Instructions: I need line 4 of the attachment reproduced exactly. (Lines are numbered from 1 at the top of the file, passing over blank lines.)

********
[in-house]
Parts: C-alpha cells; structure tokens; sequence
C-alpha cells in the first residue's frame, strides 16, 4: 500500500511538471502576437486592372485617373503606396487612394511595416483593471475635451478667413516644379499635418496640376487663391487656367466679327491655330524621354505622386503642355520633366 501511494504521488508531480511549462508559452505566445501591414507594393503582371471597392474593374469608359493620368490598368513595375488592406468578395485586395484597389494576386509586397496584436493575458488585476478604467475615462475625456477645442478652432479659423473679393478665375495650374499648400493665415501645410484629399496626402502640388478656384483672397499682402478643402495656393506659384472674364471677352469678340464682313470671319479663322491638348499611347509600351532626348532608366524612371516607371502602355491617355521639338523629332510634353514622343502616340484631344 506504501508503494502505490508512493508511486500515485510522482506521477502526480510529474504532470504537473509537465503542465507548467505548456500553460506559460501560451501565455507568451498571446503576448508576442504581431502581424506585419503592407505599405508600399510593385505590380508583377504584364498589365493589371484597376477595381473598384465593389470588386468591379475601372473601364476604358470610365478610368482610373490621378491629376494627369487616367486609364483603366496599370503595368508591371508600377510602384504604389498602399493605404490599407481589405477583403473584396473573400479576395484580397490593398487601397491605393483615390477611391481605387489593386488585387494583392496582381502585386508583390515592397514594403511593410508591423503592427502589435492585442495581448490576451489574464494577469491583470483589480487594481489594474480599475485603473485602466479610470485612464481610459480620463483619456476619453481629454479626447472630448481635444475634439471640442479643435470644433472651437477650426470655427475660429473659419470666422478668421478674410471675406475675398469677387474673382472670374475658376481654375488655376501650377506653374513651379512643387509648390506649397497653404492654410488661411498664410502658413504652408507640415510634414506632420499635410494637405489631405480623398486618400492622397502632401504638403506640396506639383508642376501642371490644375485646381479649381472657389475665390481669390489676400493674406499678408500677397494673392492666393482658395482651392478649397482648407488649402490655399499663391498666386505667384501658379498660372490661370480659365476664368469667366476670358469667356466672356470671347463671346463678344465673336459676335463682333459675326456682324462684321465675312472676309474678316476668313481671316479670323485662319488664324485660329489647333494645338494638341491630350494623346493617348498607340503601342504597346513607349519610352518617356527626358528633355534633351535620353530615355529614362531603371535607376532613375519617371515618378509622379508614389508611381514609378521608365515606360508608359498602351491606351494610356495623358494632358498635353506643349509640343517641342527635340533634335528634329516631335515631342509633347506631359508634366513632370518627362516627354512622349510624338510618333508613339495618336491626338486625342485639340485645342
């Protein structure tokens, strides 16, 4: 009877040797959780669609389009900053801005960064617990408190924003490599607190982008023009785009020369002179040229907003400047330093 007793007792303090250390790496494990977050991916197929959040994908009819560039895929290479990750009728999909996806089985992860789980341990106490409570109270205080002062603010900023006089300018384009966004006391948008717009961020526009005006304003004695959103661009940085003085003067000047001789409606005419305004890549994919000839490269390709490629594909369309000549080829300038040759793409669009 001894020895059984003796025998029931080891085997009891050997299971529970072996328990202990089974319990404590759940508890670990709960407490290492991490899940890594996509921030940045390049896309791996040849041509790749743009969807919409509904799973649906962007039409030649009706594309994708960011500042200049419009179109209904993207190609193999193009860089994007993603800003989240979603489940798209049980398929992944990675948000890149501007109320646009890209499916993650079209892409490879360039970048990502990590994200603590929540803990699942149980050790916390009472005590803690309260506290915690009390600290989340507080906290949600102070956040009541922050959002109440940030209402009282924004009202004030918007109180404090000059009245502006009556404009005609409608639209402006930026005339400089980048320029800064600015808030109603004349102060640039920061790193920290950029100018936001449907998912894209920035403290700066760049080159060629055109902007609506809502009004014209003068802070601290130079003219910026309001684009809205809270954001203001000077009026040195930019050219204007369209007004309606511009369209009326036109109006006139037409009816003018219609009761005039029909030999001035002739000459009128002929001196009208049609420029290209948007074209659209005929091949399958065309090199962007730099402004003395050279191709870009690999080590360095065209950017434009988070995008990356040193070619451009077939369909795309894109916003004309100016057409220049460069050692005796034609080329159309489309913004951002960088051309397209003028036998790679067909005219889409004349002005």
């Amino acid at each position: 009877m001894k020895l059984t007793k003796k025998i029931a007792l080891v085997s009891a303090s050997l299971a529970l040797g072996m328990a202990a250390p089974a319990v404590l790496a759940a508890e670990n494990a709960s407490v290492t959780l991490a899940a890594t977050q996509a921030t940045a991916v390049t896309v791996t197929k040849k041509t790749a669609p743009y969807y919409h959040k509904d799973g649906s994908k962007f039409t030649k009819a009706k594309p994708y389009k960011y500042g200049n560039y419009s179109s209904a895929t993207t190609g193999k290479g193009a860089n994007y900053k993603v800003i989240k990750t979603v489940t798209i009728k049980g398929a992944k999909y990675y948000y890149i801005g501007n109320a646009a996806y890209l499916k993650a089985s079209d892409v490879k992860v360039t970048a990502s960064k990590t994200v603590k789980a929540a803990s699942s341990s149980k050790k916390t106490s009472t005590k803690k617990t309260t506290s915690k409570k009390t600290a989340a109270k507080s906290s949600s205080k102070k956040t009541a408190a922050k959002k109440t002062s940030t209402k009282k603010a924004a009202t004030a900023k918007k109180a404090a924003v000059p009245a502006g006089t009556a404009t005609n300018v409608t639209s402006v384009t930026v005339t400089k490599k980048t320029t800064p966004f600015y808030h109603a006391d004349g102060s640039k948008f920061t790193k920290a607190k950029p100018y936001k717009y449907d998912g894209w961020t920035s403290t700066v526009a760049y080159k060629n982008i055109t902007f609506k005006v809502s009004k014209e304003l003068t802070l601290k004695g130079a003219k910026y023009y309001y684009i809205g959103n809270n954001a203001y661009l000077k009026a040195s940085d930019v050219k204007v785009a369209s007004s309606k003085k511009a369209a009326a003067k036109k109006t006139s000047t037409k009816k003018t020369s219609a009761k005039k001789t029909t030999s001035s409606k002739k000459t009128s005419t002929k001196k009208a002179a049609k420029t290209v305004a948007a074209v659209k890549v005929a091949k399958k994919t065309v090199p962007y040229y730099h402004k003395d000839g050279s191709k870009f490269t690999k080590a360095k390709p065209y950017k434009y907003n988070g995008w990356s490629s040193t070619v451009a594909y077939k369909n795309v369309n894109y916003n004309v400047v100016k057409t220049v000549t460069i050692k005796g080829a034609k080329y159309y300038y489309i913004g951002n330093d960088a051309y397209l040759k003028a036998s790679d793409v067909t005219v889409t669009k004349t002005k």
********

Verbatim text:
């Protein structure tokens, strides 16, 4: 009877040797959780669609389009900053801005960064617990408190924003490599607190982008023009785009020369002179040229907003400047330093 007793007792303090250390790496494990977050991916197929959040994908009819560039895929290479990750009728999909996806089985992860789980341990106490409570109270205080002062603010900023006089300018384009966004006391948008717009961020526009005006304003004695959103661009940085003085003067000047001789409606005419305004890549994919000839490269390709490629594909369309000549080829300038040759793409669009 001894020895059984003796025998029931080891085997009891050997299971529970072996328990202990089974319990404590759940508890670990709960407490290492991490899940890594996509921030940045390049896309791996040849041509790749743009969807919409509904799973649906962007039409030649009706594309994708960011500042200049419009179109209904993207190609193999193009860089994007993603800003989240979603489940798209049980398929992944990675948000890149501007109320646009890209499916993650079209892409490879360039970048990502990590994200603590929540803990699942149980050790916390009472005590803690309260506290915690009390600290989340507080906290949600102070956040009541922050959002109440940030209402009282924004009202004030918007109180404090000059009245502006009556404009005609409608639209402006930026005339400089980048320029800064600015808030109603004349102060640039920061790193920290950029100018936001449907998912894209920035403290700066760049080159060629055109902007609506809502009004014209003068802070601290130079003219910026309001684009809205809270954001203001000077009026040195930019050219204007369209007004309606511009369209009326036109109006006139037409009816003018219609009761005039029909030999001035002739000459009128002929001196009208049609420029290209948007074209659209005929091949399958065309090199962007730099402004003395050279191709870009690999080590360095065209950017434009988070995008990356040193070619451009077939369909795309894109916003004309100016057409220049460069050692005796034609080329159309489309913004951002960088051309397209003028036998790679067909005219889409004349002005």